Some of the Signs of Parental Alienation Syndrome and what Steps to Take
1. The child no longer wishes to see or spend time with the other parent.
2. The child unreasonably insults or bad-mouths the other parent.
3. The child destroys or refuses to accept gifts from the other parent.
4. A child who expresses love or affection for the target parent when that parent and the child are alone together will suddenly act hatefully, defiantly or negatively once the child is in the presence of the alienating parent.
5. The child may be fearful of a parent and even falsely accuse them of abuse.
6. The child does not feel guilty about their inappropriate attitudes and behavior towards the target parent.
Additionally, you should also be concerned if:
a. Your child has become more withdrawn after being previously open and happy.
b. Your child’s performance in school is shaky and his or her grades have dropped.
c. Your older child may being using or experimenting with drugs or alcohol.
Steps to Take
So, what should you do if you fear your child is experiencing PAS or if you are a target parent experiencing parental alienation?
1. The first thing is to become knowledgeable about these processes. The more you become aware of what parental alienation and PAS are, the better prepared you are to deal with those concerns.
2. Keep your emotions in check. Don’t add fuel to the fire with your anger and
do your part to insulate your children from any negative behavior.
3. Don’t retaliate and become an alienating parent yourself.
4. Listen to your children without being judgmental and explain to them that, although you and your spouse may not see eye to eye on co-parenting, you still love them.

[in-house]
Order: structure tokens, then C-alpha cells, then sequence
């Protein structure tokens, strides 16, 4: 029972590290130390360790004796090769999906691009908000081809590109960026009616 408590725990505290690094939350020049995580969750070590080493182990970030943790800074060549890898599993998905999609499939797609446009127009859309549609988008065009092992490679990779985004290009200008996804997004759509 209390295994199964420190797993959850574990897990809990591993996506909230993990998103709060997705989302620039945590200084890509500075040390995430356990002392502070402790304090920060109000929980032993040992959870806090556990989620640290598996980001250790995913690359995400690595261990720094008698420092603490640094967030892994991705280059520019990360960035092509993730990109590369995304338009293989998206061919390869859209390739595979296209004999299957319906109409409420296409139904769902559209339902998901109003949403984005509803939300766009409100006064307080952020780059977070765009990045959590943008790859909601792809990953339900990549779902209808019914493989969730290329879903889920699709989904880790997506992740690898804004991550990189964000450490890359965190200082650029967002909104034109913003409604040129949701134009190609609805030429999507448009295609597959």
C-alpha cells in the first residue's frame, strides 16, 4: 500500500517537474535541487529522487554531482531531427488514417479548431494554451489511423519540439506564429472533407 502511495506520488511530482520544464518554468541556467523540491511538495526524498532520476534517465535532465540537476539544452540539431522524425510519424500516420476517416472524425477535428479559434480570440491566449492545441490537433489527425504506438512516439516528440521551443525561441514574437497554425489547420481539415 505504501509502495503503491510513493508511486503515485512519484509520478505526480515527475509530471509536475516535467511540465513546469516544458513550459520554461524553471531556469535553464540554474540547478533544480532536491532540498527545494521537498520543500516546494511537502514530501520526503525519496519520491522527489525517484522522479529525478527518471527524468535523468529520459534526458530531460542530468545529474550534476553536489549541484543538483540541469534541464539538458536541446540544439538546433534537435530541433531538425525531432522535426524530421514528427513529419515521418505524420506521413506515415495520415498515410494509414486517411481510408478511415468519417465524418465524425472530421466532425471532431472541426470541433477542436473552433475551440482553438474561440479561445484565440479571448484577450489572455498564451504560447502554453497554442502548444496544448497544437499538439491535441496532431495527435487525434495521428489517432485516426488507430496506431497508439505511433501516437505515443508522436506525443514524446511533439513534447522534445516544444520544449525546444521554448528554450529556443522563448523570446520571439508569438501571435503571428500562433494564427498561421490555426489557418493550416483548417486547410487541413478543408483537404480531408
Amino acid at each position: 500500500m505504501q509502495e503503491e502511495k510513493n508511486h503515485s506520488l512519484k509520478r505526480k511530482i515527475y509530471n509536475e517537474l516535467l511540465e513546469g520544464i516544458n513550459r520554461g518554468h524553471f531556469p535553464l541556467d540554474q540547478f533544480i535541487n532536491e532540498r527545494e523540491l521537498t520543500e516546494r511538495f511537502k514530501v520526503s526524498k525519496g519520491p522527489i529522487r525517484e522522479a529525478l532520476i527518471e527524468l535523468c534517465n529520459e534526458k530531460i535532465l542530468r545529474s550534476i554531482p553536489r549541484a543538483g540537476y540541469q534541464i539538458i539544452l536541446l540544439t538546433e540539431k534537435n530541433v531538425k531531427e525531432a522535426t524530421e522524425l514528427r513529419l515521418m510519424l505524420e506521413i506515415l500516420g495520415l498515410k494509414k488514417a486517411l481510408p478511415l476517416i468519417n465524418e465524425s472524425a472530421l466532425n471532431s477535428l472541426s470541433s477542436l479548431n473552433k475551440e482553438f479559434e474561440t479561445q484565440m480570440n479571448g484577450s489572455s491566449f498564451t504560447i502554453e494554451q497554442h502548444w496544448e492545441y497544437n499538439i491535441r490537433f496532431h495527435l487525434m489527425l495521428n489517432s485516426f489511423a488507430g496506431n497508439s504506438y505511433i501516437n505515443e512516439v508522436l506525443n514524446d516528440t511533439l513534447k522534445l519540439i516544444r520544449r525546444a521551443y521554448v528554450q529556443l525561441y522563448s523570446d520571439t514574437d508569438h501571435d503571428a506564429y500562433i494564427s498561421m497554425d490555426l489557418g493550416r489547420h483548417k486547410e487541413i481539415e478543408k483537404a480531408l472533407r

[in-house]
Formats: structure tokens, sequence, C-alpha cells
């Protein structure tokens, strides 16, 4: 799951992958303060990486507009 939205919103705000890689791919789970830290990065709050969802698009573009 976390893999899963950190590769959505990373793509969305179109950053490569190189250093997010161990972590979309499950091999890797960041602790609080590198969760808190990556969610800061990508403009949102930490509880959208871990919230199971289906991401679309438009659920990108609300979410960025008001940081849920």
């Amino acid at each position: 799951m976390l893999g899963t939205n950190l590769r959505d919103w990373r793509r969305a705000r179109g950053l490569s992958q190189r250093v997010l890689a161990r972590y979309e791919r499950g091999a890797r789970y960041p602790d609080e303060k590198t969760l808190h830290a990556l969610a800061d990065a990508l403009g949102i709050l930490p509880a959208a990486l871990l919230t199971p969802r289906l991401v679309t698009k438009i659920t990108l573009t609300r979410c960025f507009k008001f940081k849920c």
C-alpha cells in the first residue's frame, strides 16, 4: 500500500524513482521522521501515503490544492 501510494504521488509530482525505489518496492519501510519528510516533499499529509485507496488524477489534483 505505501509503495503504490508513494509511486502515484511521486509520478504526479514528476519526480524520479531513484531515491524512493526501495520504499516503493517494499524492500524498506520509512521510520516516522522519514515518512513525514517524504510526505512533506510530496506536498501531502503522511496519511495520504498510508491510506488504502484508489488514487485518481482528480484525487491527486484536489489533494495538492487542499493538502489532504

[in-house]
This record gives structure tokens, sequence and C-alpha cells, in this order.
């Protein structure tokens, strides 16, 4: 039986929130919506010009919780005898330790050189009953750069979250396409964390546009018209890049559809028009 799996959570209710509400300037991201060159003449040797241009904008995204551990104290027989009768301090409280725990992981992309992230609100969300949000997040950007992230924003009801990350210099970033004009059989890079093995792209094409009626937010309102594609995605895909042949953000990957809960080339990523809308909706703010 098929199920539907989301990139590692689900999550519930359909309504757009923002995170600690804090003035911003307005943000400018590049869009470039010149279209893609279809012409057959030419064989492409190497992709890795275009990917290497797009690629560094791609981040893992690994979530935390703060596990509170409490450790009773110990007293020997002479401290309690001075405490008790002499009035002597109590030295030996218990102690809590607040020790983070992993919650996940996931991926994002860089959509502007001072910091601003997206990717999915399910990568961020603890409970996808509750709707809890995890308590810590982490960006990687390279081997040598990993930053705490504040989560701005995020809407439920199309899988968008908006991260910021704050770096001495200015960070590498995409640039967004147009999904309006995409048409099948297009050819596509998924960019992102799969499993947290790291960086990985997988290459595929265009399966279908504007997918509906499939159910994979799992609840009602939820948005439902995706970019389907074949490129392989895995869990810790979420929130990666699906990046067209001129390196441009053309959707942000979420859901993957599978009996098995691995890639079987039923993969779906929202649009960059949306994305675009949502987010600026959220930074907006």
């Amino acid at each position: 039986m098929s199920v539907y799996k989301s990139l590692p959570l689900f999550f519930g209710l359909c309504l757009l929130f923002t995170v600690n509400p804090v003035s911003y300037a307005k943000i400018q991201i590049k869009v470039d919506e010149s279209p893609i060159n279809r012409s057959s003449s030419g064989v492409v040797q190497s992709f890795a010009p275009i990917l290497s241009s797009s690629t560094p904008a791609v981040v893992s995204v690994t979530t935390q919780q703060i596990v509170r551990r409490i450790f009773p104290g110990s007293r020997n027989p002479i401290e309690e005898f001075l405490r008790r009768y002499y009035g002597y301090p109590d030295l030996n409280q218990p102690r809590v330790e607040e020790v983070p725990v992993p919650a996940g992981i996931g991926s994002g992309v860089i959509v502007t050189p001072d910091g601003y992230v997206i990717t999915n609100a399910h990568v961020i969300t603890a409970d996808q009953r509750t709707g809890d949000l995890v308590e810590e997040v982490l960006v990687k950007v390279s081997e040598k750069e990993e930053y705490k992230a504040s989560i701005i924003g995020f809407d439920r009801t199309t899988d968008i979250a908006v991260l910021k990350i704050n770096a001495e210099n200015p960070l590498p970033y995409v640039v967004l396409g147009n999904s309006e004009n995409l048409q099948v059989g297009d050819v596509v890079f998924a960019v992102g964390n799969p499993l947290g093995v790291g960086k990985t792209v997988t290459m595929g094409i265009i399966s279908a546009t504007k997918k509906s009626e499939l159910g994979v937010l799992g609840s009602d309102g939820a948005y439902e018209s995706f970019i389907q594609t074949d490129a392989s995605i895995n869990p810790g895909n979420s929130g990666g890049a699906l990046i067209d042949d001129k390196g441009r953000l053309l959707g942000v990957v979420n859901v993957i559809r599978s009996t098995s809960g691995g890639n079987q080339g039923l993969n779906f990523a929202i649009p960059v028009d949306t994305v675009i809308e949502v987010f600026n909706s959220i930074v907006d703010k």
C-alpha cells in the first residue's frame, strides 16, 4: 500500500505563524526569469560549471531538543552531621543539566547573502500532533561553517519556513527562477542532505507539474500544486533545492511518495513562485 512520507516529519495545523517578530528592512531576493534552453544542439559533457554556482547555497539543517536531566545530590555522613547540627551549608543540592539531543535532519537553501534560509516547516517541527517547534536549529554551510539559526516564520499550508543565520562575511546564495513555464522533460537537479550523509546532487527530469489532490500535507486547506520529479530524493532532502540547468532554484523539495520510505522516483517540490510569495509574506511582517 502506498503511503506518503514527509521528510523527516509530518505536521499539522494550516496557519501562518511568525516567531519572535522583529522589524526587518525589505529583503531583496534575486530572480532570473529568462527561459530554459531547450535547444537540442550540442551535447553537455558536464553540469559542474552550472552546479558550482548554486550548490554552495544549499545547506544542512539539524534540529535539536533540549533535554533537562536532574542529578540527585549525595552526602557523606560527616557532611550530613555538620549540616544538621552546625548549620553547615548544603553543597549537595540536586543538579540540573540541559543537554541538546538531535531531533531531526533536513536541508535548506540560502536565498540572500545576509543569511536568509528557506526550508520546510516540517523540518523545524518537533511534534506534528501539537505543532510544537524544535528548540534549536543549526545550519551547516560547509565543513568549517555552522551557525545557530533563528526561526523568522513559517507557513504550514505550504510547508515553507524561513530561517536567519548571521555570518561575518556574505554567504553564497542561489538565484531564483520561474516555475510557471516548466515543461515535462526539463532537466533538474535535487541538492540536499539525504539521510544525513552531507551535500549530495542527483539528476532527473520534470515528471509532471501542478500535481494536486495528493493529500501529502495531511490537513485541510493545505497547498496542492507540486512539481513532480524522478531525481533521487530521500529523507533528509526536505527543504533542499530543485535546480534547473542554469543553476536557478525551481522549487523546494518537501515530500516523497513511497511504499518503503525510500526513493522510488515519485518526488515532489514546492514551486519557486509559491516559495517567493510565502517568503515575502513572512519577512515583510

5. Keep a log of your attempts to see your child. This will be useful if in Court.
6. Seek professional help. Getting therapy for yourself and your child can go a long way in dealing with the trauma of parental alienation and PAS. There are certain counselors and therapists who specialize in or who are specially trained in dealing with parental alienation cases, and it would behoove you to seek them out. Their fees may be higher than other analysts, but you will need an expert in this field if your case cannot be amicably resolved between the parties.
7. Put together a support network of friends, family and others who will be there for you when times are tough, for example, when your wife will not allow the children to see you on your birthday or your teenagers don’t buy
you a Christmas present.
8. Seek legal assistance. Obtain the services of a qualified lawyer who specializes in divorce and family law cases and is experienced in these types of issues, especially if you have been trying to prosecute your lawsuit on your own. Equip your attorney with the facts and make sure to comply and follow Court Orders even if you do not agree with them. If these symptoms sound familiar to you, you need the assistance and expertise of Maynor Sachs Copple. Our team of paralegals and attorneys has the knowledge and experience needed to understand how parental alienation can impact domestic relations issues, such as custody and visitation. You need the expertise of our advocates to protect your rights, your children’s rights, and your relationship with your children. We are dedicated to protecting
our clients and preserving their families. Get more info at mscfamilylaw.com.